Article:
Just about everyone has received emails from a "Nigerian prince" or some other random individual promising great wealth if you pay them first. My personal favorites are the ones that I used to receive to my email address at the New Jersey Bureau of Securities - obviously fraudulent emails sent to people whose job it was to investigate fraud!
While that seemed funny at the time, the real take away probably should have been that the people on the other end of the email were so confident that they couldn't be stopped that they didn't care where they sent the email. And as their methods have become more sophisticated over the years, we have started to see more stories like this - well-run organizations falling for 6 figure scams because the perpetrators have become so good at mimicking actual business transactions and disguising the true sender of the email that they are nearly impossible to detect. Firm leadership needs to take affirmative steps to protect their companies from these types of attacks.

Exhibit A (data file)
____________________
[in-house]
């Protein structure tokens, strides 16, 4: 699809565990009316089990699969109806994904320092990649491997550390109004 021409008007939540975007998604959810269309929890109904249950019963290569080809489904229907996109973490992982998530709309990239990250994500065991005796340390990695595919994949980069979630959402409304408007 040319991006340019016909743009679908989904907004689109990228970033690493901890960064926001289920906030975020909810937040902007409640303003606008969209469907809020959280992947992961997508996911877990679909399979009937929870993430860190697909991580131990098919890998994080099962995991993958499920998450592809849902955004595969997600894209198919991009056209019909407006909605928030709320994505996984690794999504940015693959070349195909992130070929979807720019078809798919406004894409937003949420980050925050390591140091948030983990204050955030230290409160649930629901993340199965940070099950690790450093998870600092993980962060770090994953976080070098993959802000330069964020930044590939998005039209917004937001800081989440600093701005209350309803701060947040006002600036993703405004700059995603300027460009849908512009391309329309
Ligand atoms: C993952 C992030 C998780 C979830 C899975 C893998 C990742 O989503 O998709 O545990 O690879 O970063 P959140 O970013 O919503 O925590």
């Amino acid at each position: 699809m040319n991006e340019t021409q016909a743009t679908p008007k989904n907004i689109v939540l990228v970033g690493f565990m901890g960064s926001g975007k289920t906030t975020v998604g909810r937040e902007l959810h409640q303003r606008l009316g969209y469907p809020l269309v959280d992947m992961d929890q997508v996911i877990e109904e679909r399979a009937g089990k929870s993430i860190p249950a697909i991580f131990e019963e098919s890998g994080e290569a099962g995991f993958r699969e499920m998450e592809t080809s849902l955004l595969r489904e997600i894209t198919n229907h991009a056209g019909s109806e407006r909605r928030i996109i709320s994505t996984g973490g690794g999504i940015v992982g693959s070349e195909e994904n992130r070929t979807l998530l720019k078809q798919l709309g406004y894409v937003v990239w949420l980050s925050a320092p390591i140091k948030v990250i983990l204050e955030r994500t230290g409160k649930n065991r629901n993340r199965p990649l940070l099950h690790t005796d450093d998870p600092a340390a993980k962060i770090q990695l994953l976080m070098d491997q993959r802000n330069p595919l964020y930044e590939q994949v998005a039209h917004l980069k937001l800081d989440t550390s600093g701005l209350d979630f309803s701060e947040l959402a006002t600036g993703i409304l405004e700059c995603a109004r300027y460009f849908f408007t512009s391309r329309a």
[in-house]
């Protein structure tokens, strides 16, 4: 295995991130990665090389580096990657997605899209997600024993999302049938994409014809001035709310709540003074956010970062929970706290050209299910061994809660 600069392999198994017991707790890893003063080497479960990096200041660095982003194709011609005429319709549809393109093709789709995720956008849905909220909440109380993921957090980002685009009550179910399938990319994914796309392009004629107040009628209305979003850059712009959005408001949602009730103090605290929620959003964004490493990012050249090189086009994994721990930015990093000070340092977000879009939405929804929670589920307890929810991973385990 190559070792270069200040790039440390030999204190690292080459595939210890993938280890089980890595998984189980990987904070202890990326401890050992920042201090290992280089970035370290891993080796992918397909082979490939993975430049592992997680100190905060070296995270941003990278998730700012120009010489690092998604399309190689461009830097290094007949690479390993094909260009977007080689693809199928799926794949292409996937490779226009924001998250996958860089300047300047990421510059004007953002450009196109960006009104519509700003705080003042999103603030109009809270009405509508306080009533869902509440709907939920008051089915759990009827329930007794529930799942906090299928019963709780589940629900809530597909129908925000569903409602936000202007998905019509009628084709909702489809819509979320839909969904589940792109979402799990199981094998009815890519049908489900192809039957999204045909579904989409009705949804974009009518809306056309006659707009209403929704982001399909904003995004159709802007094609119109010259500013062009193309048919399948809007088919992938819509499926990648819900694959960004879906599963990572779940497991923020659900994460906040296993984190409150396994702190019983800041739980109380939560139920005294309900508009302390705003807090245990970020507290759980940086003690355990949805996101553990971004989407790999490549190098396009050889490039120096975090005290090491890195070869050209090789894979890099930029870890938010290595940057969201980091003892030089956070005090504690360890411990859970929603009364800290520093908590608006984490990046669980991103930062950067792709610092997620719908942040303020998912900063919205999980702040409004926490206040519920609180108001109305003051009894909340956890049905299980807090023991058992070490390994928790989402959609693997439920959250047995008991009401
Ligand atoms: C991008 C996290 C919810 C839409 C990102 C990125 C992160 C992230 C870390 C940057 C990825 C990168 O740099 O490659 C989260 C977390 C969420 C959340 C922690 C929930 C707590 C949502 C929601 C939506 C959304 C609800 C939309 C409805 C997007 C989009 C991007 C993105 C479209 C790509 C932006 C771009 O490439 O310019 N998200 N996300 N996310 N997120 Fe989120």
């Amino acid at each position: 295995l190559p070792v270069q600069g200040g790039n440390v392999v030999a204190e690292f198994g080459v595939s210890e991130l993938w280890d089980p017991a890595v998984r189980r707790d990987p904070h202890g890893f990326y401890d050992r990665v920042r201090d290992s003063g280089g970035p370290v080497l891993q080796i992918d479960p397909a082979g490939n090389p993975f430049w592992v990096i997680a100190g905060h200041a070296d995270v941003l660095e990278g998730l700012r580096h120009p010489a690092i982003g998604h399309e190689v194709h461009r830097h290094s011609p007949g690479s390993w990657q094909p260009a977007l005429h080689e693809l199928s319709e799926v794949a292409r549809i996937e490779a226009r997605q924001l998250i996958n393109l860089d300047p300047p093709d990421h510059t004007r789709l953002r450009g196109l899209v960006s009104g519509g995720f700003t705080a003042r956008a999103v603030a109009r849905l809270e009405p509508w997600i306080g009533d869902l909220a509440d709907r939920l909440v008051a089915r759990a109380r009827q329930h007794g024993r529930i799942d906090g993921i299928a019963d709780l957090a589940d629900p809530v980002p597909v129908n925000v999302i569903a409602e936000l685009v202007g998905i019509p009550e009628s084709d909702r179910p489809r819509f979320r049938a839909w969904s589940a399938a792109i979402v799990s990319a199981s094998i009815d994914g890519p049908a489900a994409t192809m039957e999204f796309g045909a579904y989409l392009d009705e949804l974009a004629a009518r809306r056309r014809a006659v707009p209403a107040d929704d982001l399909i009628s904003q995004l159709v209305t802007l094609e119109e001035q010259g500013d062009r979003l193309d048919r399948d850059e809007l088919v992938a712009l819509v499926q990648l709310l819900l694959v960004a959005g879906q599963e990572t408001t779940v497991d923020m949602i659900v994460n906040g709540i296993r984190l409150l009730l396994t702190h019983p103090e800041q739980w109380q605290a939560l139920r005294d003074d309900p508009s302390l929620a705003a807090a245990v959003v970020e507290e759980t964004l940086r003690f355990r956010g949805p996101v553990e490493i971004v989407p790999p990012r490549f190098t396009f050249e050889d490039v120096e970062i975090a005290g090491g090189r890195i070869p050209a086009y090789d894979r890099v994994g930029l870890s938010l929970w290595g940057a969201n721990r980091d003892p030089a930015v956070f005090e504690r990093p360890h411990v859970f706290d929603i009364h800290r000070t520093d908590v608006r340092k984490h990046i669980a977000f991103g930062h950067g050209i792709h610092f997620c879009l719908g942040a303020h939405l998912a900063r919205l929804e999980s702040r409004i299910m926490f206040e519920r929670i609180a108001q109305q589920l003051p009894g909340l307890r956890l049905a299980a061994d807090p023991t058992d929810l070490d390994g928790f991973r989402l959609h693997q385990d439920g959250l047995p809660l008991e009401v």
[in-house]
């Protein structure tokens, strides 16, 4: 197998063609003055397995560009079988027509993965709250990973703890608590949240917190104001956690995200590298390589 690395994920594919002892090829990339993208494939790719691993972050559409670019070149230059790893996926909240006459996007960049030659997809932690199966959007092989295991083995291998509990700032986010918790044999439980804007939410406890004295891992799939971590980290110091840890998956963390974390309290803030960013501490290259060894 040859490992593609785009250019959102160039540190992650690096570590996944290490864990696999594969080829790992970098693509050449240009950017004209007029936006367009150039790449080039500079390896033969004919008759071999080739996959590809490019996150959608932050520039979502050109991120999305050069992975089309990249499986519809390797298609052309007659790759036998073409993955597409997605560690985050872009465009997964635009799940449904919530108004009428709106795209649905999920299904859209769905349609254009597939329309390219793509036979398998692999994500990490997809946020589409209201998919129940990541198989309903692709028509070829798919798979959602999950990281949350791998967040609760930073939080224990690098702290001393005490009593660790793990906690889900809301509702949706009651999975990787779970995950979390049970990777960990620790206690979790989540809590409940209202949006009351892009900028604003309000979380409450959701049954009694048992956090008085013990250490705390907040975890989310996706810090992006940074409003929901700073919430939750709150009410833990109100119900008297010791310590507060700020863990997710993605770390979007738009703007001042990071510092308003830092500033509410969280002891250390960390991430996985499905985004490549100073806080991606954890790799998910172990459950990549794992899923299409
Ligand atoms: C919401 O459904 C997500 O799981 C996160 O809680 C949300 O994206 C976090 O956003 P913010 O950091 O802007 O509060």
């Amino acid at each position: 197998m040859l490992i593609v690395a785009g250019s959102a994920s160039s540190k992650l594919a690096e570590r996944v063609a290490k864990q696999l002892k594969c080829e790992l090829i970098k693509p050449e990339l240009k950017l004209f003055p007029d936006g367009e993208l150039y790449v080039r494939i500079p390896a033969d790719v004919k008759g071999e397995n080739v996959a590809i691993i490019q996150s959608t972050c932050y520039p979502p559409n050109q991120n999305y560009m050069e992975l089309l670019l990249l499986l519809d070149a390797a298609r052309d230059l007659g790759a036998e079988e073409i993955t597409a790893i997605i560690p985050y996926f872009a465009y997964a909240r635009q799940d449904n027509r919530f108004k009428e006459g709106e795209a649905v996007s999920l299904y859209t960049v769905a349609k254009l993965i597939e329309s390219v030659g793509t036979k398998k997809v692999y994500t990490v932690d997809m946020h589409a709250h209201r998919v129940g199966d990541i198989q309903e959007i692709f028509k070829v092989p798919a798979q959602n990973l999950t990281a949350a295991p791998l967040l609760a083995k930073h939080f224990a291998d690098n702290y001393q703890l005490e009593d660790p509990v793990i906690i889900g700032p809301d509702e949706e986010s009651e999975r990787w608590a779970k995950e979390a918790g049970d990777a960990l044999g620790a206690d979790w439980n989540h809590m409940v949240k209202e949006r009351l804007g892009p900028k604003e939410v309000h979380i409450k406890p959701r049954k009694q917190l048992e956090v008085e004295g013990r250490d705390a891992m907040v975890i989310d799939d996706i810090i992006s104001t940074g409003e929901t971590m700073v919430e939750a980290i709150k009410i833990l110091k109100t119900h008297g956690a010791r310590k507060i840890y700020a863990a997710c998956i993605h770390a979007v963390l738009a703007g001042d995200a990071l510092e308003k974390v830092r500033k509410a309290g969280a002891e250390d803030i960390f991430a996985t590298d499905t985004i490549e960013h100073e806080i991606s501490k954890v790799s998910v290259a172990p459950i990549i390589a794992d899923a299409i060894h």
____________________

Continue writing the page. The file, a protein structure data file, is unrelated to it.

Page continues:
Amazingly, it was reported on February 28th that Barbara Corcoran was able to retrieve the money by working with the German bank to which the money was wired. This highly unusual happy ending doesn't change the analysis - it is still far better to take steps to avoid becoming a victim on the front end rather than rely on your ability to recover the money once it has left your account.
According to TMZ, an email chain was forwarded to Barbara's bookkeeper that appeared to show the reality TV star's executive assistant saying that Barbara had approved a $388,700.11 payment to a company called FFH Concept GmbH in Germany. * * * However, the bookkeeper didn't notice that the scammers changed the assistant's email address by removing one letter, so unbeknownst to her, they were the ones actually communicating.